Back in the ‘70s and ‘80s, action movies and TV shows were full of cars flying through the air. It was glorious, and part of the fun was the audience’s complicity with the filmmakers: we knew the cars folded up and fell to bits when they landed, and got replaced before they drove off. We just didn’t care. There’s something about a jumping car and the forbidden thrills and freedom it represents. With the advent of CGI, these crazy stunts are now kind of a lost art. You’ll still occasionally see some retro-style jumping, often in a classic car, but it’s rare to feel that frisson of excitement in knowing that some lunatic has actually been in the driving seat for the stunt. Here then, is a tribute to those mad men who risked life and spine for disposable redneck car-chase comedies. It’s also a partial chronology of what we’re loosely calling “the genre”, from Bullitt to the Fast & Furious franchise: 25 of our favourite ridiculous vehicular moments from the last five decades. Where these guys were going, they didn’t need roads…
Cars: 1968 Ford Mustang and 1968 Dodge Charger R/T
Arguably the place where an entire genre of movie car chases really starts, Bullitt doesn’t quite feature the flying cars that will come later. It does, however, have several thrilling moments with all four wheels off the ground, as Steve McQueen and his adversaries negotiate the precipitous hills of San Francisco.
Car: 1971 Ford Custom 500
Burt Reynolds’ moonshiner rogue escapes the cops with this amusingly scrappy jump from the riverbank onto a trawler. This will not be the last time Reynolds appears in this list. You’d have to wonder how closely according to plan this actually went, since the car seems barely to reach its target. Interestingly too, there are scenes that follow in which Reynolds is getting the car repaired. We won’t be seeing the real world encroach like that very often.
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Car: 1971 Ford Mustang (“Eleanor”)
A labour of love for writer/director/producer/star/stuntman H. B. Halicki, the climactic chase here takes up fully half the film, wrecking almost 100 vehicles. Star of the show is “Eleanor” making the final insane jump: she travelled 128 feet airborne and reached a height of 30 feet. Halicki, who was in the pilot’s seat, compacted ten vertebrae. Nobody could quite believe that Eleanor was still driveable afterwards.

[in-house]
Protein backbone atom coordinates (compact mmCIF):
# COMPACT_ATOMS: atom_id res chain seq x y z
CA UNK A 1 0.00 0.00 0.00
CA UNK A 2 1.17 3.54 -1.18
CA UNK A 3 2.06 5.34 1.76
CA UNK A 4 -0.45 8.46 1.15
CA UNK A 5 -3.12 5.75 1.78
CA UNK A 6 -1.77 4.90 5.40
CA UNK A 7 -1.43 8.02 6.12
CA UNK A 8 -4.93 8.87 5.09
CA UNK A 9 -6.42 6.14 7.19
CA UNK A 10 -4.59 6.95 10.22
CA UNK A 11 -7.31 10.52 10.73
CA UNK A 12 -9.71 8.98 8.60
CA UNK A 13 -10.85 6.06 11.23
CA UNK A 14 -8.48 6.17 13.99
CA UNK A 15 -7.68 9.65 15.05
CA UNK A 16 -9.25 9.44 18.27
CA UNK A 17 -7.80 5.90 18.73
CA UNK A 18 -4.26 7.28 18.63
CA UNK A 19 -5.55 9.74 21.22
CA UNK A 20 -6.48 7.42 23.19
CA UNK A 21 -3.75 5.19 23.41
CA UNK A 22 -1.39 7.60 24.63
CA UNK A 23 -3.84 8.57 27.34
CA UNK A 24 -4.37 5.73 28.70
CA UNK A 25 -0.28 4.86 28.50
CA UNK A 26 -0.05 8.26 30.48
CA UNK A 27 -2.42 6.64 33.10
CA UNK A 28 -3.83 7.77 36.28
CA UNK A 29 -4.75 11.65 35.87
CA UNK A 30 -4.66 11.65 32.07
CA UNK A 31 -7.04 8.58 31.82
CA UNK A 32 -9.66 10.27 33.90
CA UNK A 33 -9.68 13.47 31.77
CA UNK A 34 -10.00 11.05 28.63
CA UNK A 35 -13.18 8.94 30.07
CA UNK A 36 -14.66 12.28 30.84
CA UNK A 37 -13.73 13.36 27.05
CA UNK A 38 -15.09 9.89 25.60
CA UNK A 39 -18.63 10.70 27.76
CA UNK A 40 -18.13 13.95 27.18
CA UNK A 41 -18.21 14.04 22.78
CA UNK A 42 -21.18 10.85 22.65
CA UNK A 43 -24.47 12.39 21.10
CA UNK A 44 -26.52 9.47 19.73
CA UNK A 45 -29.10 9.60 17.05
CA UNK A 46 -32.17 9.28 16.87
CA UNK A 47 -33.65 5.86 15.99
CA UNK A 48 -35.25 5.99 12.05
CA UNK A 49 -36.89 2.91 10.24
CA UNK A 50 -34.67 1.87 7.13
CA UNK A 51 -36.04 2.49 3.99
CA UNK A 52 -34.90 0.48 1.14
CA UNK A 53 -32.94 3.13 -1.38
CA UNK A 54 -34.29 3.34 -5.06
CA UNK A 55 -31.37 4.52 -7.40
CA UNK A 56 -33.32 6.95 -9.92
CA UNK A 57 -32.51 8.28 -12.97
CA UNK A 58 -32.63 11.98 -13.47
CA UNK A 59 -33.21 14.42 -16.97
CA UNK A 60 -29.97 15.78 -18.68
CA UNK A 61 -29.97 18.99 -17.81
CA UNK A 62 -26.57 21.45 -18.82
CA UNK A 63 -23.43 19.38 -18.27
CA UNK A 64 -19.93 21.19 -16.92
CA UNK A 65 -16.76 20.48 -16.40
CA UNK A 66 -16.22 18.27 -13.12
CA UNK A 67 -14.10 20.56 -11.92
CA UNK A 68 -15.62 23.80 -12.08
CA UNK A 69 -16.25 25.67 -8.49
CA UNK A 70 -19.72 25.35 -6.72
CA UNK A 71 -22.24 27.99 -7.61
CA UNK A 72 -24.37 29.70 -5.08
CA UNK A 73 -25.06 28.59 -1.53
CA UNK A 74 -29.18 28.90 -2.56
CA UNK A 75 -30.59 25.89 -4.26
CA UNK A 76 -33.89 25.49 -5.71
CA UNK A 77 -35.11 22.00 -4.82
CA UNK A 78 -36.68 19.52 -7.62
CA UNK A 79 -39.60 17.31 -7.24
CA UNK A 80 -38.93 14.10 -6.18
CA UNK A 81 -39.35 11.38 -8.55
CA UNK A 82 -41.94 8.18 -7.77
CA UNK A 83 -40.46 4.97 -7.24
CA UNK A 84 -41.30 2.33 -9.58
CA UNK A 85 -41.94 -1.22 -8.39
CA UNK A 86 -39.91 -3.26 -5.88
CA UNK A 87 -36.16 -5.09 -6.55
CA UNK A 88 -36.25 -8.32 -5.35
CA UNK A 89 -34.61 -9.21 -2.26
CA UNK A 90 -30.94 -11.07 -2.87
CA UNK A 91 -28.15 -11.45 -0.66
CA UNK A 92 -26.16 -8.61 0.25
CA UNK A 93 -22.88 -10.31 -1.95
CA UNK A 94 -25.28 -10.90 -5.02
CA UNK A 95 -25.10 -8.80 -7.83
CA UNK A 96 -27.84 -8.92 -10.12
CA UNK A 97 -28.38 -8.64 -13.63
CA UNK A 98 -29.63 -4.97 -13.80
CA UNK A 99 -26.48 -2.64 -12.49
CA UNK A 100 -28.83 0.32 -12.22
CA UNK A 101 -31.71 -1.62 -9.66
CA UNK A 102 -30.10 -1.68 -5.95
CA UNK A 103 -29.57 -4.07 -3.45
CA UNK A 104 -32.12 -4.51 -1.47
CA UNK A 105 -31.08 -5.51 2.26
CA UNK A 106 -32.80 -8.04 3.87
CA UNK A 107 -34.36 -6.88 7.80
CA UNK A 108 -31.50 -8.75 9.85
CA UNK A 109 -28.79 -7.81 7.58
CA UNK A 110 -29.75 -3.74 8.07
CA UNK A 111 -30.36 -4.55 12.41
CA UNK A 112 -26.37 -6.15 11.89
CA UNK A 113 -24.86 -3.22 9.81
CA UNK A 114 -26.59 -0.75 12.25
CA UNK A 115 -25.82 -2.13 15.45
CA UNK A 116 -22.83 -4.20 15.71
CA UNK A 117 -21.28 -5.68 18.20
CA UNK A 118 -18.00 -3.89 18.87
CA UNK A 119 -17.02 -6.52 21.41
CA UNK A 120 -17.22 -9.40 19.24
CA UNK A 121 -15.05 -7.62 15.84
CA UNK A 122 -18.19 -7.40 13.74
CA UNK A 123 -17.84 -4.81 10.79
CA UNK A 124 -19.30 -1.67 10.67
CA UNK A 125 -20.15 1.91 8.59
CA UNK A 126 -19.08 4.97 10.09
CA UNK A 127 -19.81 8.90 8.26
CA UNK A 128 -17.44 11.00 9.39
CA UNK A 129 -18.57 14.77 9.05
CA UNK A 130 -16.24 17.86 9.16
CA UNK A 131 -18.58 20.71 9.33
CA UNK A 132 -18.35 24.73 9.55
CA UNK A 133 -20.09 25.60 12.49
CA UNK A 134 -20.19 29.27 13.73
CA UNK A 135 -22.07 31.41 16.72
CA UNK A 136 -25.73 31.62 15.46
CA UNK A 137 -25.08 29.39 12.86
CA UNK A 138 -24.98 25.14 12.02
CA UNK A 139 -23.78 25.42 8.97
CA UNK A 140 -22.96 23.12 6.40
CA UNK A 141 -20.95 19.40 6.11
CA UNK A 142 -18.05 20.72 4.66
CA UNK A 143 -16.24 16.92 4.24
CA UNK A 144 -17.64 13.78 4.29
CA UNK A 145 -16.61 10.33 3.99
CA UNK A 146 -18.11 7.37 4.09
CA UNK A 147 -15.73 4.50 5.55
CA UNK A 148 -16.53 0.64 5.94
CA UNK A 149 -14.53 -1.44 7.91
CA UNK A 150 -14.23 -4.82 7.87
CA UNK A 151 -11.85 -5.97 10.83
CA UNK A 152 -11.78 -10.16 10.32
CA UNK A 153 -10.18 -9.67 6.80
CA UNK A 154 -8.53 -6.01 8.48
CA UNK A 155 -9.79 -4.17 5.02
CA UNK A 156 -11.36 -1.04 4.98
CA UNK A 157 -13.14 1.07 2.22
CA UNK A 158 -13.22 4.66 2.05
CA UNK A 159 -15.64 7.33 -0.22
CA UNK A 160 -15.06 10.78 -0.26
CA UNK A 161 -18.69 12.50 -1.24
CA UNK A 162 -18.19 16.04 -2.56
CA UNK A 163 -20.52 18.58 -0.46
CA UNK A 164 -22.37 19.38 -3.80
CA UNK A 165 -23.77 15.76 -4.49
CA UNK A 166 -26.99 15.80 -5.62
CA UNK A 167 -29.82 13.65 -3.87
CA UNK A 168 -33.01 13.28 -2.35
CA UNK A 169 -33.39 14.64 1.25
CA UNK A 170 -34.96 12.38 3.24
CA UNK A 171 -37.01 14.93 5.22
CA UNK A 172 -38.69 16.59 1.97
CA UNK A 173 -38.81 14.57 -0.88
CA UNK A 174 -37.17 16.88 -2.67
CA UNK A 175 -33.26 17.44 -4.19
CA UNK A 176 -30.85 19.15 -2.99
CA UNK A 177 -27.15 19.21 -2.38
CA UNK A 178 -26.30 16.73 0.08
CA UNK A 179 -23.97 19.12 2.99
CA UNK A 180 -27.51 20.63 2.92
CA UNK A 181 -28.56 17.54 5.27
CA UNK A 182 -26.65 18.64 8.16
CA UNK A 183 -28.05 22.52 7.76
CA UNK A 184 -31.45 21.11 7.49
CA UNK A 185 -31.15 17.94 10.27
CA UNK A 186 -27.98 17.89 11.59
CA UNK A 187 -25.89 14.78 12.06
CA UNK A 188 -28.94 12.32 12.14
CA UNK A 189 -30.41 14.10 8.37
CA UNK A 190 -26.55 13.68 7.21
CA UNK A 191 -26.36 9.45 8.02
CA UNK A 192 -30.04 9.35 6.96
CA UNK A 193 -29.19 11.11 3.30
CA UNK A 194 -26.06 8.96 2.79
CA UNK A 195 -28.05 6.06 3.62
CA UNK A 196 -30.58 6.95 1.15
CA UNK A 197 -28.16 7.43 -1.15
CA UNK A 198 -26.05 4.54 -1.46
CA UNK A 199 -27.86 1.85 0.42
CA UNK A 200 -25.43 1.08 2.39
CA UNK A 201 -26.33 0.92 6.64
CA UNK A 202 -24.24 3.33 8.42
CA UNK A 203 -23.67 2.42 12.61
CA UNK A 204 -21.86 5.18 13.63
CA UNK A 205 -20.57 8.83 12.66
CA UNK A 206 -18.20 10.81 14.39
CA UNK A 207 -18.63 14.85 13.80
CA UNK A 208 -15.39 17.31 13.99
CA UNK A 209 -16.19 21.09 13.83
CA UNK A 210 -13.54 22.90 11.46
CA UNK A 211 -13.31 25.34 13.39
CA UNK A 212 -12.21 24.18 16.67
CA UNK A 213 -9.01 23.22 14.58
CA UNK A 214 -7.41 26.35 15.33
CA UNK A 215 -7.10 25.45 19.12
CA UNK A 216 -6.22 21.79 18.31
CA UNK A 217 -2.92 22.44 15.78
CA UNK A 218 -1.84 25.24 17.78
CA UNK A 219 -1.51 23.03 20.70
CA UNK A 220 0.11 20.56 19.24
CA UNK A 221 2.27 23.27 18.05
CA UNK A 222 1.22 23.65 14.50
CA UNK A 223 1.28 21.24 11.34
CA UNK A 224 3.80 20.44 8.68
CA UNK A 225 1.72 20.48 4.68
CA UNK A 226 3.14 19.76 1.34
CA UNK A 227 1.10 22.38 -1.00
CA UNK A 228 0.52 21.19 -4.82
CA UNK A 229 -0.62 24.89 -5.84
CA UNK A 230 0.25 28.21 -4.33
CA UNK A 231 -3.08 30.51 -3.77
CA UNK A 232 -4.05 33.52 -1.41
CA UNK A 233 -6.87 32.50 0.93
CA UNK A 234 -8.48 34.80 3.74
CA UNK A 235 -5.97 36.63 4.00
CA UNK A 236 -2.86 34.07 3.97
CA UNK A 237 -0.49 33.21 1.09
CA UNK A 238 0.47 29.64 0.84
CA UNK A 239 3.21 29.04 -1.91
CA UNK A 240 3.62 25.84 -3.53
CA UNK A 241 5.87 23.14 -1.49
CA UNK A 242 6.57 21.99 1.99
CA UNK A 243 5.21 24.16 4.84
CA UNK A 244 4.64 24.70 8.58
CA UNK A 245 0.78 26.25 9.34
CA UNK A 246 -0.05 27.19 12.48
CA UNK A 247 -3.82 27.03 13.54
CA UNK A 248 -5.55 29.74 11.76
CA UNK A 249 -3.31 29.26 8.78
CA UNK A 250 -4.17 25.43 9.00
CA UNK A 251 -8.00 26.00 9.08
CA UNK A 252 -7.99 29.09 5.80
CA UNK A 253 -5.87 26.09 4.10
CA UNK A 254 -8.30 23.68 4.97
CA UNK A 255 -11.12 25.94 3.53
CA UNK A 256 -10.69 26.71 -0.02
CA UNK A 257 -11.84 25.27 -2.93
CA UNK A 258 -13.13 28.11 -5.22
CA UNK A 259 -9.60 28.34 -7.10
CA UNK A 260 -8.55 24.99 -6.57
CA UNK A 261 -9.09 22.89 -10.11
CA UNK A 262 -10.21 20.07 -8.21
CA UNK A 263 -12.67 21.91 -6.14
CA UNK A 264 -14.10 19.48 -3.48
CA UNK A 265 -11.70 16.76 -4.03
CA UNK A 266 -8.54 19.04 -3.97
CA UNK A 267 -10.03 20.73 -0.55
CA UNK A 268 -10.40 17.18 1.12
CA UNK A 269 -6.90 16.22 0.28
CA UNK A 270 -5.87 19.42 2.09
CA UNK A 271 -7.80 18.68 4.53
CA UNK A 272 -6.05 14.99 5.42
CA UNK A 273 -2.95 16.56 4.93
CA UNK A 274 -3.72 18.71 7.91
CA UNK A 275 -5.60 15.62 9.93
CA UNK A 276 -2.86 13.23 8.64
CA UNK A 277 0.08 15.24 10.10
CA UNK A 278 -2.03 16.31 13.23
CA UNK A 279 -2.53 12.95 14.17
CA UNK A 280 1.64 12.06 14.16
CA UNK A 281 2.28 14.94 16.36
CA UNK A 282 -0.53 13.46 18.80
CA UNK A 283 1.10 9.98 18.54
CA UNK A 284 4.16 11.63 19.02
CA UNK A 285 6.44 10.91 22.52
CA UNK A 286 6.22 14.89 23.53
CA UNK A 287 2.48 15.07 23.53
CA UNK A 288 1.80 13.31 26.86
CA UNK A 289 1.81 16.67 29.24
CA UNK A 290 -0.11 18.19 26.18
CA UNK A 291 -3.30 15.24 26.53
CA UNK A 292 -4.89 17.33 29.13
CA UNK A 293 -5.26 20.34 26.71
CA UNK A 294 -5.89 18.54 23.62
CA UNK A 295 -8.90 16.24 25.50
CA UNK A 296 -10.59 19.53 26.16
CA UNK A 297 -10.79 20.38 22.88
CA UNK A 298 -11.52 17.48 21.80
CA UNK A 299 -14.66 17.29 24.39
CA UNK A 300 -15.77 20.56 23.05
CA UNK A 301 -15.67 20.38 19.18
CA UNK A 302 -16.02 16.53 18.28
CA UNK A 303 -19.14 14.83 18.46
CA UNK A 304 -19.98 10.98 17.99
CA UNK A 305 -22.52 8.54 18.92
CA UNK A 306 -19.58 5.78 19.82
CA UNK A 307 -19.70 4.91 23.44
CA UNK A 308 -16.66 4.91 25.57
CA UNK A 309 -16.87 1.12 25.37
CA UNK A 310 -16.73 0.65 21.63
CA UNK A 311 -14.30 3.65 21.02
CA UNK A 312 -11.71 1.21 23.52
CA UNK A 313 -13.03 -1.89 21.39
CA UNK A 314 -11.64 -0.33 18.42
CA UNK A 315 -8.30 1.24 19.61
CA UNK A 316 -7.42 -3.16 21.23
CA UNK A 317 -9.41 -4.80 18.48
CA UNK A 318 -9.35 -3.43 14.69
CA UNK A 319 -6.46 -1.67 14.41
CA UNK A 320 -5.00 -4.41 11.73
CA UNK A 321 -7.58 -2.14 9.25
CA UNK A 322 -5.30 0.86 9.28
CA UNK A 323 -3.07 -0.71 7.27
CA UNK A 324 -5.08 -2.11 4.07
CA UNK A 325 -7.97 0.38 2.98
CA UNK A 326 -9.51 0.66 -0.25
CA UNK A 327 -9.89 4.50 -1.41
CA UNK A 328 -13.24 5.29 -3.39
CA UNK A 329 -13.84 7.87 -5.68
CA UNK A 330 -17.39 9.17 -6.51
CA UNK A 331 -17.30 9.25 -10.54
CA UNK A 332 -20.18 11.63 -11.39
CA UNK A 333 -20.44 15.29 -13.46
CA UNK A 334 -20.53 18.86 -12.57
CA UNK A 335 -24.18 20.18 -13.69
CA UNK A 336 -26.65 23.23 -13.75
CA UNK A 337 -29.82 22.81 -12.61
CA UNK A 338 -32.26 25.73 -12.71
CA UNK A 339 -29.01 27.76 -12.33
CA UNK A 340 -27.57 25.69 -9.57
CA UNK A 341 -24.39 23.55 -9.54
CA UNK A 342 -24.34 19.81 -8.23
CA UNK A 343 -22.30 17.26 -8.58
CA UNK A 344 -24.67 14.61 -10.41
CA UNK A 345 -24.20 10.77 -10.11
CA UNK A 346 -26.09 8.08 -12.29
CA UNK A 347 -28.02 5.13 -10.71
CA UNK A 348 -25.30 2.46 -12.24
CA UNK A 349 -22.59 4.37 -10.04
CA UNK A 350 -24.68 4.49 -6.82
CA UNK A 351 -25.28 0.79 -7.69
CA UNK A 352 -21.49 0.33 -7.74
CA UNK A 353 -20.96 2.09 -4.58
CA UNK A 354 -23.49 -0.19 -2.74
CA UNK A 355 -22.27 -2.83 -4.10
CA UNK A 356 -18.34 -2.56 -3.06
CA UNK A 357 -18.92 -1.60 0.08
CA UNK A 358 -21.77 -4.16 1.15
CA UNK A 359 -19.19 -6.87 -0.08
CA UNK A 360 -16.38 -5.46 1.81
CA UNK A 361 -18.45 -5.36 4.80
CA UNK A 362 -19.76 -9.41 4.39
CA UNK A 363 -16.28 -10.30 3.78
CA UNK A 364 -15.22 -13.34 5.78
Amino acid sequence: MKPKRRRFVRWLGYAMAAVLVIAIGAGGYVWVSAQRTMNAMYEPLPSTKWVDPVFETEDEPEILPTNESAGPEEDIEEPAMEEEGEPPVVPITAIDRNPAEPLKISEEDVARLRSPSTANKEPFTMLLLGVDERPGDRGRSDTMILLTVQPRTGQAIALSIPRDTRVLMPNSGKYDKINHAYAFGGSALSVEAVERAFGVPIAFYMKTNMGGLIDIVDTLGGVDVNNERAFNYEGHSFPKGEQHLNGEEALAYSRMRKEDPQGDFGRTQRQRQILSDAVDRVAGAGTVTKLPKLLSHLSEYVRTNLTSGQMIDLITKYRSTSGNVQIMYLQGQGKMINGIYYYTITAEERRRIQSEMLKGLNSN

Car: 1974 AMC Hornet
One of the most astonishing stunts in the film history, notoriously dubbed with one of the worst sound effects: a slide whistle gag sound that remains a low point of the franchise. Roger Moore’s James Bond, with comic relief from a holidaying Sheriff J. W. Pepper, jumps a broken bridge, turning 360 degrees in mid-air. The story is well known: it’s the first stunt to be designed by computer, and driver “Bumps” Willard nailed it in one take, earning a very generous on-the-spot bonus from a relieved Cubby Broccoli. Never repeated and arguably never bettered.
Car: 1977 Pontiac Firebird Trans Am
It’s Burt Reynolds again, nonchalantly sailing over another broken bridge as hapless cops pile up behind him. That hidden ramp only seems to work for the Bandit – which is probably as it should be. Arguably the purest distillation of our ridiculous chosen genre.
Car: Rocket-propelled 1978 Pontiac Trans Am
Reynolds again, but where the Bandit’s jump over the creek is beautiful in its simplicity, this one is mad and festooned with bells and whistles. A loosely autobiographical film based on director Hal Needham’s own stunt career, Reynolds is here playing a stuntman looking at potentially his final gig… in a rocket car…
Car: 1973 AMC Matador
Not director Sam Peckinpah’s finest hour, but it’s a movie based on a song, so we can’t expect too much. What it does have is this great moment where Sheriff Dirty Lyle (the late, great Ernest Borgnine) – presumably because of an early model sat nav’s bad advice – takes a detour through a billboard and across a church roof.